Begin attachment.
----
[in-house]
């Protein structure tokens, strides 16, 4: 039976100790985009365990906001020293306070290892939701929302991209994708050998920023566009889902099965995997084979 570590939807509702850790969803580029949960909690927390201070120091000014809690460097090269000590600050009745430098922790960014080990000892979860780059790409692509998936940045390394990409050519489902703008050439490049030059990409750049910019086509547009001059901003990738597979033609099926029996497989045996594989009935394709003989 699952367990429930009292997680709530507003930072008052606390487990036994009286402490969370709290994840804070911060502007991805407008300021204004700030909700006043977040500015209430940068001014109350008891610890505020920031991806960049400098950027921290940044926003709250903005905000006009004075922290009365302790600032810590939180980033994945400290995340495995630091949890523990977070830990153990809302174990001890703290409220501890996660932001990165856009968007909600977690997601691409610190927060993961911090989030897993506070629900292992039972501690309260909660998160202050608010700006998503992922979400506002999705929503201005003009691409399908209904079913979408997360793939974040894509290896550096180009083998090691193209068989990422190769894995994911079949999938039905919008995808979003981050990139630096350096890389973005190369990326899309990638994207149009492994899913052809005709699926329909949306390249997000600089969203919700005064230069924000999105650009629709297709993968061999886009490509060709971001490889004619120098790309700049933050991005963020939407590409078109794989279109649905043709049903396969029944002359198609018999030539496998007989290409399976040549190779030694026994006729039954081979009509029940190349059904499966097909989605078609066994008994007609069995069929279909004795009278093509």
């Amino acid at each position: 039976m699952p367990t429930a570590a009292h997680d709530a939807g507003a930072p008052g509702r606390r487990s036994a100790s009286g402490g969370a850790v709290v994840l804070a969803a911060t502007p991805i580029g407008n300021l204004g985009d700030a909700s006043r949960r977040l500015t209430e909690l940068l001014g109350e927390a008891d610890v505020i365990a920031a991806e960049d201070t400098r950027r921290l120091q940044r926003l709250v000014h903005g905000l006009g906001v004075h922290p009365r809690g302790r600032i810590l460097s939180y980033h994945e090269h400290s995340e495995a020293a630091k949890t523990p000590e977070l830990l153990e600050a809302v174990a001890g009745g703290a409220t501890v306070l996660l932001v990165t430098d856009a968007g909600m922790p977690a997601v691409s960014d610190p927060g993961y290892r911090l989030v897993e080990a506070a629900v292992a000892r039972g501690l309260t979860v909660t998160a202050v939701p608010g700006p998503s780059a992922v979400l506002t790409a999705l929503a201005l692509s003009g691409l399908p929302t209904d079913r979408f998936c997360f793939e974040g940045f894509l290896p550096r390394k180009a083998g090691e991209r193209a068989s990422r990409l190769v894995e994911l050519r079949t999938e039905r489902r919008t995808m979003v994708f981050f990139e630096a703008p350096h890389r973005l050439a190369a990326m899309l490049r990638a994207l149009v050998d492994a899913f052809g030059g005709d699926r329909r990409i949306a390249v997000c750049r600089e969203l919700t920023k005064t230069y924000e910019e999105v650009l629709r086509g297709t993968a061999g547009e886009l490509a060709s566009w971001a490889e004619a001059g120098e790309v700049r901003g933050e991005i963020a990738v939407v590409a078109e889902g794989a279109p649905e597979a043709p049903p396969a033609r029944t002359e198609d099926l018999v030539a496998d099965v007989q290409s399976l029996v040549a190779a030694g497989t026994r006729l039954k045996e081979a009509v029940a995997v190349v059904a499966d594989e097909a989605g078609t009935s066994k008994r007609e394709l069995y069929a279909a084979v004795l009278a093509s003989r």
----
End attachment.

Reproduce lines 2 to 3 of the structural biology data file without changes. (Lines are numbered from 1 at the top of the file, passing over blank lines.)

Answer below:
């Protein structure tokens, strides 16, 4: 039976100790985009365990906001020293306070290892939701929302991209994708050998920023566009889902099965995997084979 570590939807509702850790969803580029949960909690927390201070120091000014809690460097090269000590600050009745430098922790960014080990000892979860780059790409692509998936940045390394990409050519489902703008050439490049030059990409750049910019086509547009001059901003990738597979033609099926029996497989045996594989009935394709003989 699952367990429930009292997680709530507003930072008052606390487990036994009286402490969370709290994840804070911060502007991805407008300021204004700030909700006043977040500015209430940068001014109350008891610890505020920031991806960049400098950027921290940044926003709250903005905000006009004075922290009365302790600032810590939180980033994945400290995340495995630091949890523990977070830990153990809302174990001890703290409220501890996660932001990165856009968007909600977690997601691409610190927060993961911090989030897993506070629900292992039972501690309260909660998160202050608010700006998503992922979400506002999705929503201005003009691409399908209904079913979408997360793939974040894509290896550096180009083998090691193209068989990422190769894995994911079949999938039905919008995808979003981050990139630096350096890389973005190369990326899309990638994207149009492994899913052809005709699926329909949306390249997000600089969203919700005064230069924000999105650009629709297709993968061999886009490509060709971001490889004619120098790309700049933050991005963020939407590409078109794989279109649905043709049903396969029944002359198609018999030539496998007989290409399976040549190779030694026994006729039954081979009509029940190349059904499966097909989605078609066994008994007609069995069929279909004795009278093509």
């Amino acid at each position: 039976m699952p367990t429930a570590a009292h997680d709530a939807g507003a930072p008052g509702r606390r487990s036994a100790s009286g402490g969370a850790v709290v994840l804070a969803a911060t502007p991805i580029g407008n300021l204004g985009d700030a909700s006043r949960r977040l500015t209430e909690l940068l001014g109350e927390a008891d610890v505020i365990a920031a991806e960049d201070t400098r950027r921290l120091q940044r926003l709250v000014h903005g905000l006009g906001v004075h922290p009365r809690g302790r600032i810590l460097s939180y980033h994945e090269h400290s995340e495995a020293a630091k949890t523990p000590e977070l830990l153990e600050a809302v174990a001890g009745g703290a409220t501890v306070l996660l932001v990165t430098d856009a968007g909600m922790p977690a997601v691409s960014d610190p927060g993961y290892r911090l989030v897993e080990a506070a629900v292992a000892r039972g501690l309260t979860v909660t998160a202050v939701p608010g700006p998503s780059a992922v979400l506002t790409a999705l929503a201005l692509s003009g691409l399908p929302t209904d079913r979408f998936c997360f793939e974040g940045f894509l290896p550096r390394k180009a083998g090691e991209r193209a068989s990422r990409l190769v894995e994911l050519r079949t999938e039905r489902r919008t995808m979003v994708f981050f990139e630096a703008p350096h890389r973005l050439a190369a990326m899309l490049r990638a994207l149009v050998d492994a899913f052809g030059g005709d699926r329909r990409i949306a390249v997000c750049r600089e969203l919700t920023k005064t230069y924000e910019e999105v650009l629709r086509g297709t993968a061999g547009e886009l490509a060709s566009w971001a490889e004619a001059g120098e790309v700049r901003g933050e991005i963020a990738v939407v590409a078109e889902g794989a279109p649905e597979a043709p049903p396969a033609r029944t002359e198609d099926l018999v030539a496998d099965v007989q290409s399976l029996v040549a190779a030694g497989t026994r006729l039954k045996e081979a009509v029940a995997v190349v059904a499966d594989e097909a989605g078609t009935s066994k008994r007609e394709l069995y069929a279909a084979v004795l009278a093509s003989r």